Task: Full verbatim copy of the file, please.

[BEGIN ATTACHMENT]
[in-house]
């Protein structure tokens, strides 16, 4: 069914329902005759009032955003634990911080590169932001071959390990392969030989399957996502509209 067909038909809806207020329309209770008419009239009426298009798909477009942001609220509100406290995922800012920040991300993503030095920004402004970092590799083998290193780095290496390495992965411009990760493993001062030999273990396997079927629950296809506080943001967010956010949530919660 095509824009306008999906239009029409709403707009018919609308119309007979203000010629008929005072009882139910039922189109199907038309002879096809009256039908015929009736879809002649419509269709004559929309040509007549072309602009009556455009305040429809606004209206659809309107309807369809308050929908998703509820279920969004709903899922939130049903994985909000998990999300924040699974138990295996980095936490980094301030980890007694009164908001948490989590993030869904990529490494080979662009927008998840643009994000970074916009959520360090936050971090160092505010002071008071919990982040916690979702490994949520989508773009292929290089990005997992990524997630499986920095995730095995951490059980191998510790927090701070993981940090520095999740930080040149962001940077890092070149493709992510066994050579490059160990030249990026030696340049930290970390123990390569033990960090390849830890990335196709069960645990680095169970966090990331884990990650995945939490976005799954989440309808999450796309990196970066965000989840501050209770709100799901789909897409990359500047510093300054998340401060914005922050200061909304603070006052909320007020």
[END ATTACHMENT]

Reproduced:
[in-house]
């Protein structure tokens, strides 16, 4: 069914329902005759009032955003634990911080590169932001071959390990392969030989399957996502509209 067909038909809806207020329309209770008419009239009426298009798909477009942001609220509100406290995922800012920040991300993503030095920004402004970092590799083998290193780095290496390495992965411009990760493993001062030999273990396997079927629950296809506080943001967010956010949530919660 095509824009306008999906239009029409709403707009018919609308119309007979203000010629008929005072009882139910039922189109199907038309002879096809009256039908015929009736879809002649419509269709004559929309040509007549072309602009009556455009305040429809606004209206659809309107309807369809308050929908998703509820279920969004709903899922939130049903994985909000998990999300924040699974138990295996980095936490980094301030980890007694009164908001948490989590993030869904990529490494080979662009927008998840643009994000970074916009959520360090936050971090160092505010002071008071919990982040916690979702490994949520989508773009292929290089990005997992990524997630499986920095995730095995951490059980191998510790927090701070993981940090520095999740930080040149962001940077890092070149493709992510066994050579490059160990030249990026030696340049930290970390123990390569033990960090390849830890990335196709069960645990680095169970966090990331884990990650995945939490976005799954989440309808999450796309990196970066965000989840501050209770709100799901789909897409990359500047510093300054998340401060914005922050200061909304603070006052909320007020």